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Guatemala President-Elect’s Supporters Block Roads to Protest Party Suspension

Demonstrations surge after court upheld suspension of Bernardo Arévalo’s party over alleged voter registration fraud.

Thousands of protestors have blocked roads across Guatemala in surging demonstrations to support the president-elect, Bernardo Arévalo, after the country’s highest court upheld a move by prosecutors to suspend his political party over alleged voter registration fraud.

Arévalo, an anti-corruption crusader who won a landslide victory in the August election, has denounced the suspension as a “coup” aimed neutralizing him before he takes office in January, and his supporters are demanding the resignation of the prosecutors responsible. Street blockades that started this week grew from 14 on Monday to 58 road and highway blockages Friday.

Arévalo and electoral authorities had challenged the suspension of his Seed Movement party in late August, arguing that the allegations of voter or registration fraud are criminal charges and that by suspending the party the prosecutors were intruding on electoral issues.

The constitutional court ruled Thursday that even though the case involves criminal accusations, prosecutors can impose measures that have electoral effects.

Without his party, Arévalo may be hamstrung after he takes office 14 January. Arévalo says politically motivated prosecutors are trying to overturn his victory in August elections. Prosecutors say some of the signatures used to register Arévalo’s party may have been false.

Protesters also reacted this week to the attorney general’s office seizing vote tallies from electoral authorities. The seizure was part of the continuing investigations into accusations of voting fraud that observers say are politically motivated.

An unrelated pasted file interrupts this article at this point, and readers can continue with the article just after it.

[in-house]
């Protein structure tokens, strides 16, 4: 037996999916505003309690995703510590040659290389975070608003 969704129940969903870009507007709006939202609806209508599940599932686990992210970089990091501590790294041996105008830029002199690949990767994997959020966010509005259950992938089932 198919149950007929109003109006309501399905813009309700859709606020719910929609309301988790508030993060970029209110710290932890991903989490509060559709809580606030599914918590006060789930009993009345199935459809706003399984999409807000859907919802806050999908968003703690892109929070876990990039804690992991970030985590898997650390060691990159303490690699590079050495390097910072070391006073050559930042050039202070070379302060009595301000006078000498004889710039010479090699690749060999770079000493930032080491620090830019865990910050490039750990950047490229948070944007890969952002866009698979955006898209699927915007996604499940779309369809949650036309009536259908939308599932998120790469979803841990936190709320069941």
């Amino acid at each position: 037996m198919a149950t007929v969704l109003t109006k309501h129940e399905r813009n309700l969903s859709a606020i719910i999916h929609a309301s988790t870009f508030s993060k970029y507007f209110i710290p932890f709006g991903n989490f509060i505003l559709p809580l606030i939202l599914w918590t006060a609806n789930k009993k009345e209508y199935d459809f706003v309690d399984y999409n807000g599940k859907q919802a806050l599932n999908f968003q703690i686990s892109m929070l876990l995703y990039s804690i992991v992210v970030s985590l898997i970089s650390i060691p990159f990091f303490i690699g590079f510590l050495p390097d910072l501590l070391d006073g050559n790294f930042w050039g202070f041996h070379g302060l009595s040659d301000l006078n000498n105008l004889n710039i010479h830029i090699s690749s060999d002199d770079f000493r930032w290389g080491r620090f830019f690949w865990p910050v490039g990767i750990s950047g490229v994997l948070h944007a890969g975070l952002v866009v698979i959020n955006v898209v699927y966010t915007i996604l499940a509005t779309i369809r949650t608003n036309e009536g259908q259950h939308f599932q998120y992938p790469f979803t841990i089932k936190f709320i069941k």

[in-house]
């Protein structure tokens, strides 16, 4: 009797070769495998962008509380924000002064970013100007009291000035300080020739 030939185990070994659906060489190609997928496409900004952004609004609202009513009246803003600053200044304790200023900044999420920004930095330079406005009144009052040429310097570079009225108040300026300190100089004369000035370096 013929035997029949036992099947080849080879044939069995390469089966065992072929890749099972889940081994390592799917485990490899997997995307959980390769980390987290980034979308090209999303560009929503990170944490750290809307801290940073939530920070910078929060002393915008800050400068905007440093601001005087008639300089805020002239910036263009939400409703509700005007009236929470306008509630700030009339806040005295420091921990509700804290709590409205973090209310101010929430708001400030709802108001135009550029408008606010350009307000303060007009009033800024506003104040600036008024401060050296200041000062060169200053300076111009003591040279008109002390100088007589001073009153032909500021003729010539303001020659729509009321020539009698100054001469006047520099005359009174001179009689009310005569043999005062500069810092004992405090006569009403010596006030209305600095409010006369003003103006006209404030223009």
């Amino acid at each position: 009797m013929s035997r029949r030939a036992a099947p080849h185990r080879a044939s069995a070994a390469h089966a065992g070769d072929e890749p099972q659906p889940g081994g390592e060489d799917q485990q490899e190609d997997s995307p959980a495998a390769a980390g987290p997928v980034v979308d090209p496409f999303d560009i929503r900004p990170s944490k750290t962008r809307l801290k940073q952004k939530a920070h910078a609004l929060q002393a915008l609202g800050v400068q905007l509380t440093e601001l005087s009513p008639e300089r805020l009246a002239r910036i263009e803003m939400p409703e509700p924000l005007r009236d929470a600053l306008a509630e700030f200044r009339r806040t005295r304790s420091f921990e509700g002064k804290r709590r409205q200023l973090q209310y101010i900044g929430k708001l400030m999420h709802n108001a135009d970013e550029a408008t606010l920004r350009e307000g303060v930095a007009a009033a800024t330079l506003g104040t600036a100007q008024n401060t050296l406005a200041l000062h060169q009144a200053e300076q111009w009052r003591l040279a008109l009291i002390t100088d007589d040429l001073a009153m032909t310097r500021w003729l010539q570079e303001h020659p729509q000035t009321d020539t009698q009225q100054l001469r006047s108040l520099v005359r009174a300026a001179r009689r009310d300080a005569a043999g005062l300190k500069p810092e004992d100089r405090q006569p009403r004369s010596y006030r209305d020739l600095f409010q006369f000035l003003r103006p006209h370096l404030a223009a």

Indigenous groups and rural farm workers stalled traffic on major transportation arteries over what they see as a violation of voters’ will.

The Organization of American States observation mission said prosecutors’ actions appeared to be aimed at keeping Arévalo from taking office.

Arévalo had a surprisingly strong showing in the first round of Guatemala’s presidential election in June, building support with an anti-corruption campaign that attracted frustrated voters, and he won with nearly 61% of the vote in the August run-off.

Independent election observers have said that they did not see evidence of fraud that would have affected the results in either round of voting.

But that has not stopped raids by the attorney general, Consuelo Porras, and prosecutor Rafael Curruchiche, efforts that international groups have said are aimed at overturning or tarnishing the electoral results.

Porras took over as attorney general in 2018 and in 2021 was sanctioned by the US government for being an undemocratic actor and undermining investigations into corruption. She has denied any wrongdoing.

Porras’ office has ongoing investigations into the way Arévalo’s Seed Movement gathered the necessary signatures for its registration years earlier.

Source : The Guardian